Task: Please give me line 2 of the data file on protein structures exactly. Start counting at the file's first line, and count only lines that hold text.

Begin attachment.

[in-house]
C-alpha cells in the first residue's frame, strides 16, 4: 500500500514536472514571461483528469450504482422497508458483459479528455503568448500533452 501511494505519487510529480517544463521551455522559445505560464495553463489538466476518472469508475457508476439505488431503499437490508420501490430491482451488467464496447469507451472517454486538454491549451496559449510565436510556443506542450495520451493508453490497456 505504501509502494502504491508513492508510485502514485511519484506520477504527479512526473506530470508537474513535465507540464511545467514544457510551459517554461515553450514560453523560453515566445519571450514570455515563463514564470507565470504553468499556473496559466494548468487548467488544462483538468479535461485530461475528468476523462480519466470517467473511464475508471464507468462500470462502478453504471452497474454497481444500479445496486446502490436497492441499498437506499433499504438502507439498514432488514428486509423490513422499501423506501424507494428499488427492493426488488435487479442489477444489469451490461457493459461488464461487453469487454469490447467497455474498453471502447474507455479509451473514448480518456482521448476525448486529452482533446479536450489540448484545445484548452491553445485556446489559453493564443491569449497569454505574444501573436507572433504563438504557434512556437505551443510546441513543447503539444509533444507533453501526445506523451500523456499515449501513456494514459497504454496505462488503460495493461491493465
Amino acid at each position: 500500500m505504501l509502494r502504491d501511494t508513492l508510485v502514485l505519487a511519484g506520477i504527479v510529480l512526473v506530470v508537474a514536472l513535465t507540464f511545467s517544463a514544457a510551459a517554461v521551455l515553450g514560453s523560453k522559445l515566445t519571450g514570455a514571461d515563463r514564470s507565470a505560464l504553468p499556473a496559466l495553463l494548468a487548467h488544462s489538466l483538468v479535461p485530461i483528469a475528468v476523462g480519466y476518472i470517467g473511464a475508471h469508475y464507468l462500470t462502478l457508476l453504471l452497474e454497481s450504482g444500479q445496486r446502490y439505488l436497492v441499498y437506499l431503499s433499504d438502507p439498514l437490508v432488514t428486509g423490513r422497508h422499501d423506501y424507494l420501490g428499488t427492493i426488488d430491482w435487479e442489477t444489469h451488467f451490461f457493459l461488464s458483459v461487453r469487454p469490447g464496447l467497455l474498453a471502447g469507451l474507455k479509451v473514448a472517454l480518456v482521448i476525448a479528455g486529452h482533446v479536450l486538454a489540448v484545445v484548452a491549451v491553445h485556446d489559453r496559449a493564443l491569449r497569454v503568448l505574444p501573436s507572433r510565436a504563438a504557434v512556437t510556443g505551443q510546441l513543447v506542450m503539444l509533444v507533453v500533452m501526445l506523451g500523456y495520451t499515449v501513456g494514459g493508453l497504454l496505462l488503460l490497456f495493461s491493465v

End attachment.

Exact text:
C-alpha cells in the first residue's frame, strides 16, 4: 500500500514536472514571461483528469450504482422497508458483459479528455503568448500533452 501511494505519487510529480517544463521551455522559445505560464495553463489538466476518472469508475457508476439505488431503499437490508420501490430491482451488467464496447469507451472517454486538454491549451496559449510565436510556443506542450495520451493508453490497456 505504501509502494502504491508513492508510485502514485511519484506520477504527479512526473506530470508537474513535465507540464511545467514544457510551459517554461515553450514560453523560453515566445519571450514570455515563463514564470507565470504553468499556473496559466494548468487548467488544462483538468479535461485530461475528468476523462480519466470517467473511464475508471464507468462500470462502478453504471452497474454497481444500479445496486446502490436497492441499498437506499433499504438502507439498514432488514428486509423490513422499501423506501424507494428499488427492493426488488435487479442489477444489469451490461457493459461488464461487453469487454469490447467497455474498453471502447474507455479509451473514448480518456482521448476525448486529452482533446479536450489540448484545445484548452491553445485556446489559453493564443491569449497569454505574444501573436507572433504563438504557434512556437505551443510546441513543447503539444509533444507533453501526445506523451500523456499515449501513456494514459497504454496505462488503460495493461491493465